Miners have reached the Roscil Plug, near the end of the drift, in the Pike River mine.
It is the Pike River Recovery Agency’s final milestone for the year and was reached last night, 349 days after dismantling the 170m barrier.
On November 19, 2010, an explosion at the mine was reported about 3.44pm. Only two people walked out of the mine that day – 29 people were unaccounted for.
Chief operating officer Dinghy Pattinson said around 8pm yesterday, the afternoon shift reached the plug which was installed in early November 2019.
“We’ve now achieved another milestone, reaching the Rocsil Plug around 2244m up the Pike River Mine drift. This is as far as we go this year, as we close down for Christmas today and restart on Tuesday, 5 January, 2021.”
The plug is 10.3m of expanding foam that was pumped down a borehole in late 2019.
It expanded to 35 times its original size to fill the entire width and height of the tunnel.
The plug kept oxygen out of the areas beyond – the last 8m of the drift (the main mine tunnel), roof fall (an area of tunnel that collapsed in following the explosion), and the mine workings (4.3km of tunnels where the coal was extracted – and where the remains of the 29 miners are expected to be).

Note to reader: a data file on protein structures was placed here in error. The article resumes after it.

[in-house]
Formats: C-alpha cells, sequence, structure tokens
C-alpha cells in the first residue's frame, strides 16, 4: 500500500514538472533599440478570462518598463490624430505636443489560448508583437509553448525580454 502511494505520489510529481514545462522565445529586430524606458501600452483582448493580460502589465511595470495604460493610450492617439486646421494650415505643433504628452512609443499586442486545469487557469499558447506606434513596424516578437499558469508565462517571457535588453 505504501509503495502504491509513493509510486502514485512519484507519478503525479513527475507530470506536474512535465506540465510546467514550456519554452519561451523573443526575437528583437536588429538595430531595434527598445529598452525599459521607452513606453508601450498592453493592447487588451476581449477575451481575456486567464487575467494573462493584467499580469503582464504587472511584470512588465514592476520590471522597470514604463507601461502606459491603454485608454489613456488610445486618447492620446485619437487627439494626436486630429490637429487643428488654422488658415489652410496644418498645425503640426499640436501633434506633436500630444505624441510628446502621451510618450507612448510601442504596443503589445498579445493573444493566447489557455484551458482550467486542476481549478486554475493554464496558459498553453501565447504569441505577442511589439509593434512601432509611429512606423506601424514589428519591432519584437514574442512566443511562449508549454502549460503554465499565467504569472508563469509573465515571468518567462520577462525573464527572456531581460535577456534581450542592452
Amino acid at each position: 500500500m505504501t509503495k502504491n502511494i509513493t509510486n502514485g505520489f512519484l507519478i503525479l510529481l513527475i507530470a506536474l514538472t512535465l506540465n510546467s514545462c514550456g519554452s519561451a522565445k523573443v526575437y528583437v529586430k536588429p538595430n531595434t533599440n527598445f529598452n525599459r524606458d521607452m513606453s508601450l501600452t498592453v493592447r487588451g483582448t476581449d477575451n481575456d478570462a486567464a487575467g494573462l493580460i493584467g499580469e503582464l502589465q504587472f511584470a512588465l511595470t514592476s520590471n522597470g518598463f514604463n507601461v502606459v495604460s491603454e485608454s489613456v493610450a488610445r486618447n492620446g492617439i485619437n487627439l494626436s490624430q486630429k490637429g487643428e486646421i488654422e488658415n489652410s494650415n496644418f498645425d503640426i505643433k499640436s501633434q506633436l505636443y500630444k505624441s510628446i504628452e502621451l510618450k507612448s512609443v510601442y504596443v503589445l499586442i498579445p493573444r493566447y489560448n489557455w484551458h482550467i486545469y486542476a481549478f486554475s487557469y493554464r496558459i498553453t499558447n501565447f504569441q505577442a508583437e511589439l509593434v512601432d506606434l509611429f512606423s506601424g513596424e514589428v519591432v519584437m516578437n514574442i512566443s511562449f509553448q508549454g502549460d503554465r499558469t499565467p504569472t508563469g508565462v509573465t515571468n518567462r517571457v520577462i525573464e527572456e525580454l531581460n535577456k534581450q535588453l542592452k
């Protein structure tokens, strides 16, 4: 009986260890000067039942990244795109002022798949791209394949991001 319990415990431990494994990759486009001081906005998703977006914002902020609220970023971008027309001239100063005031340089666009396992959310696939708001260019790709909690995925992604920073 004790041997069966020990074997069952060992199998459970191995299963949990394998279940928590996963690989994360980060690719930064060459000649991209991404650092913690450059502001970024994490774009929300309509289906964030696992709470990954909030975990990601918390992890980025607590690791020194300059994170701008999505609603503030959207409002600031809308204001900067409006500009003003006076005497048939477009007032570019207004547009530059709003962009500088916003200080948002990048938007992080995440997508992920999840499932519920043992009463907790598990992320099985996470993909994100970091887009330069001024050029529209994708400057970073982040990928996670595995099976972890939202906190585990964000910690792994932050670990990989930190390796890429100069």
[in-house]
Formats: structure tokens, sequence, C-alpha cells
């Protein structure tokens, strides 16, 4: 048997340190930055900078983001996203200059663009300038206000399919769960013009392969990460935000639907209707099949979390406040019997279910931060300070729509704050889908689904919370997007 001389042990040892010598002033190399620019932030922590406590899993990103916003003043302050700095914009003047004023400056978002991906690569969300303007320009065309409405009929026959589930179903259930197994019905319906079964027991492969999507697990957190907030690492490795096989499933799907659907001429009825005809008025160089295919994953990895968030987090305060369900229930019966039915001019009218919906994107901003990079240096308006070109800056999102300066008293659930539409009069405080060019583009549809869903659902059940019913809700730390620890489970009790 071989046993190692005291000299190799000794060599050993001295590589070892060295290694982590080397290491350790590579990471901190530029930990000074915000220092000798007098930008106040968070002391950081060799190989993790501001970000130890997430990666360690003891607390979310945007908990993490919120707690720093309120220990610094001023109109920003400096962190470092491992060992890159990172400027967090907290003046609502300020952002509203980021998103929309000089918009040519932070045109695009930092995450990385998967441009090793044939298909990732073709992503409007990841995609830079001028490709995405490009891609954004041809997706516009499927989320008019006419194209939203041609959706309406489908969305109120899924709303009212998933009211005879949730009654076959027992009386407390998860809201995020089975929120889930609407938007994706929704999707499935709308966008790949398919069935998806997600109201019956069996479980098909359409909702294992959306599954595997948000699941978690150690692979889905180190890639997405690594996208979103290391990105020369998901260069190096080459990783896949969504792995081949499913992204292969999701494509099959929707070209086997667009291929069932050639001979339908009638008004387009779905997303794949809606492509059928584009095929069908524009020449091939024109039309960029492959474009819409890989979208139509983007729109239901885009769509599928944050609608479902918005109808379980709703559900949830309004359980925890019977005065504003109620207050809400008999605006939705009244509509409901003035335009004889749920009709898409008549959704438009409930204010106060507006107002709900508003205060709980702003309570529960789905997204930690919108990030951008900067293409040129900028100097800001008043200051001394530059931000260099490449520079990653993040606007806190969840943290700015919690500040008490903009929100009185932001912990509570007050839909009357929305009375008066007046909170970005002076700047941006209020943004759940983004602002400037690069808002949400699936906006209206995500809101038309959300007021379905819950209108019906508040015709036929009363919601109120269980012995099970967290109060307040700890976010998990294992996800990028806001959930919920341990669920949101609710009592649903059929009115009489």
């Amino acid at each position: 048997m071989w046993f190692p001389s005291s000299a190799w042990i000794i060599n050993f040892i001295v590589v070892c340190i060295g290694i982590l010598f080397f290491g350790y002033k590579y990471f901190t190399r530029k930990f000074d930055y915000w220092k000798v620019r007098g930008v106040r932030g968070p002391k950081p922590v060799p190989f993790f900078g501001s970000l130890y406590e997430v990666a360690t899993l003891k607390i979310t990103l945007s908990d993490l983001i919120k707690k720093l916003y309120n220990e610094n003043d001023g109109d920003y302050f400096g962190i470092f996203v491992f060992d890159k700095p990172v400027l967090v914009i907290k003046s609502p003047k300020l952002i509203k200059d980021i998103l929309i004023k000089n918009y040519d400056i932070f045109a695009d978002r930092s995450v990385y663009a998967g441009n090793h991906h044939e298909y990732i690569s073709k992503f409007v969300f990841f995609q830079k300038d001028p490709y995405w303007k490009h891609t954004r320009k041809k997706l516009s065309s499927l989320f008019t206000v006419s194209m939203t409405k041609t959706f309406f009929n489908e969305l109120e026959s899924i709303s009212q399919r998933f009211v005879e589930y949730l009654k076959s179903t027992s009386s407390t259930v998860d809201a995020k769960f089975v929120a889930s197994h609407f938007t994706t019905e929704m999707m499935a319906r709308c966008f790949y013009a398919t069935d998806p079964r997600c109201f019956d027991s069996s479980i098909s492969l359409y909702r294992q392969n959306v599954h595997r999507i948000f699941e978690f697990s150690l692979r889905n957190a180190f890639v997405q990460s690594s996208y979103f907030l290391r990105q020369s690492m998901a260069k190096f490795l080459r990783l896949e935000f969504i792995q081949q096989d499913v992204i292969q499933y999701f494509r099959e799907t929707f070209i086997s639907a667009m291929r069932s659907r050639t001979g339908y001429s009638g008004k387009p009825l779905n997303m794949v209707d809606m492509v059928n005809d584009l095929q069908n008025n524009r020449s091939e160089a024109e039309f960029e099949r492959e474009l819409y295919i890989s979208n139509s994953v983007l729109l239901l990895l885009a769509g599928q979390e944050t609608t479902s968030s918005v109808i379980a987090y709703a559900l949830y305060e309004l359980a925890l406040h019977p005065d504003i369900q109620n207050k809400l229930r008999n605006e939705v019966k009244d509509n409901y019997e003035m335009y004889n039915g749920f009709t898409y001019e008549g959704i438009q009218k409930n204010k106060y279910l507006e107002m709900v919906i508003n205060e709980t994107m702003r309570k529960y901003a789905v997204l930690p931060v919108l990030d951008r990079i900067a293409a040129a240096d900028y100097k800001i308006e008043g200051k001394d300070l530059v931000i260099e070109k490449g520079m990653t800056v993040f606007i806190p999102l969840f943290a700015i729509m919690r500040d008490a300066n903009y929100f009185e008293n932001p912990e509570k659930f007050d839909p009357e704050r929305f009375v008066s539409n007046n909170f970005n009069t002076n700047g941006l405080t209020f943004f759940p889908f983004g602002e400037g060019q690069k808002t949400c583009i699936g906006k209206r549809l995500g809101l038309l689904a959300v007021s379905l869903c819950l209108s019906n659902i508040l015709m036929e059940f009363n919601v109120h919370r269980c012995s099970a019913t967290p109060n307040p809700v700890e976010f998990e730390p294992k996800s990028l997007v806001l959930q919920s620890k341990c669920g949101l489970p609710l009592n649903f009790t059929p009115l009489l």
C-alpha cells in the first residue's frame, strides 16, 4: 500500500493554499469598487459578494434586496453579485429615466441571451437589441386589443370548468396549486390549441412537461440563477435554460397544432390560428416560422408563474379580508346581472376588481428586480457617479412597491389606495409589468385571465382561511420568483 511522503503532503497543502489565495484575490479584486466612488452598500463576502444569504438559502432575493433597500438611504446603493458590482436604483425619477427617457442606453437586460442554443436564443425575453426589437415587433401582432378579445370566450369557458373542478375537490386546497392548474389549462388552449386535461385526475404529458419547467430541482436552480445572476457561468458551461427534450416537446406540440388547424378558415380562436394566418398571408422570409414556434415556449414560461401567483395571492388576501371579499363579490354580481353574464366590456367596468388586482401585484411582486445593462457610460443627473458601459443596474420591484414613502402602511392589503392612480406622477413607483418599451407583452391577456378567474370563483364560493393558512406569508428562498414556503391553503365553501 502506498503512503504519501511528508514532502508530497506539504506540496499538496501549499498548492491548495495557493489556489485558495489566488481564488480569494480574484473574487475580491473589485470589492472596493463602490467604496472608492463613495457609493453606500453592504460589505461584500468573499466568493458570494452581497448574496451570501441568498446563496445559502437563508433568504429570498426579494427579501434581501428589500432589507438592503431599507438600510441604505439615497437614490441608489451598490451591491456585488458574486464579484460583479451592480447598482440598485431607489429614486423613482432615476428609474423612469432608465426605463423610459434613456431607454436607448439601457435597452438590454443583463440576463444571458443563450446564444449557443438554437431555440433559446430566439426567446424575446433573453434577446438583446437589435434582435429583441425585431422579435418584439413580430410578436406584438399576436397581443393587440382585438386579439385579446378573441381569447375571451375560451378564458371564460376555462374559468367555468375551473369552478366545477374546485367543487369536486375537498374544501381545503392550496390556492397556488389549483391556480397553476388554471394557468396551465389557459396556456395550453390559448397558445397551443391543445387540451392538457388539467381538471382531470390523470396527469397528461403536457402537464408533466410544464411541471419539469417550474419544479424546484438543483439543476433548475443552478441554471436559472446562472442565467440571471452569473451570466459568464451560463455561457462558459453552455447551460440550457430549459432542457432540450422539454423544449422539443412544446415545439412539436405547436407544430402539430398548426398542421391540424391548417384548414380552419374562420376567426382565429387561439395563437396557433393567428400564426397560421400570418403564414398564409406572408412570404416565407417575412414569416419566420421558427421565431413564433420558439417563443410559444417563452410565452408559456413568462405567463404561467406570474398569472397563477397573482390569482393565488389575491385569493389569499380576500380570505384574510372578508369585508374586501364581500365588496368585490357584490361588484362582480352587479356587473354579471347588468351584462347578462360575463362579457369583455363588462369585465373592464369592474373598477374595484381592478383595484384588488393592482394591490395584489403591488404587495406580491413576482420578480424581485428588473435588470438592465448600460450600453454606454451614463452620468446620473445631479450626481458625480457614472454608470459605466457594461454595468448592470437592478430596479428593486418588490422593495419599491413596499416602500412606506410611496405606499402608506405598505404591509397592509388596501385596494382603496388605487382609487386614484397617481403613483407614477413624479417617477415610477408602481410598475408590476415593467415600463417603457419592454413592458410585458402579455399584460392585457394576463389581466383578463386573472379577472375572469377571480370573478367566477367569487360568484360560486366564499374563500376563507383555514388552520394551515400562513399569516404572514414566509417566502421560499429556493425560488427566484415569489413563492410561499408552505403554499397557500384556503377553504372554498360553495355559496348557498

Pattinson said next year will begin with some final forensic work around the plug area and the installation of a ventilation control device.
The device, VCD2, acts as a wall with an airlock and will be located approximately 2224m up the drift.
Once it is in place, fresh air will be able to be circulated right up to that point in the drift.
Then mine workers wearing long duration breathing apparatus will go through an airlock door in the wall, tunnel through the plug which is about 10m, and recover the last few metres to the roof fall.
They can then carry out the final forensic searches of the drift.
Following that will be the completion of the forensics search and recovery operations at the Pit, Bottom in Stone – a 600m network of tunnels off both sides of the main tunnel, which had previously been “roped off” as a potential crime scene.
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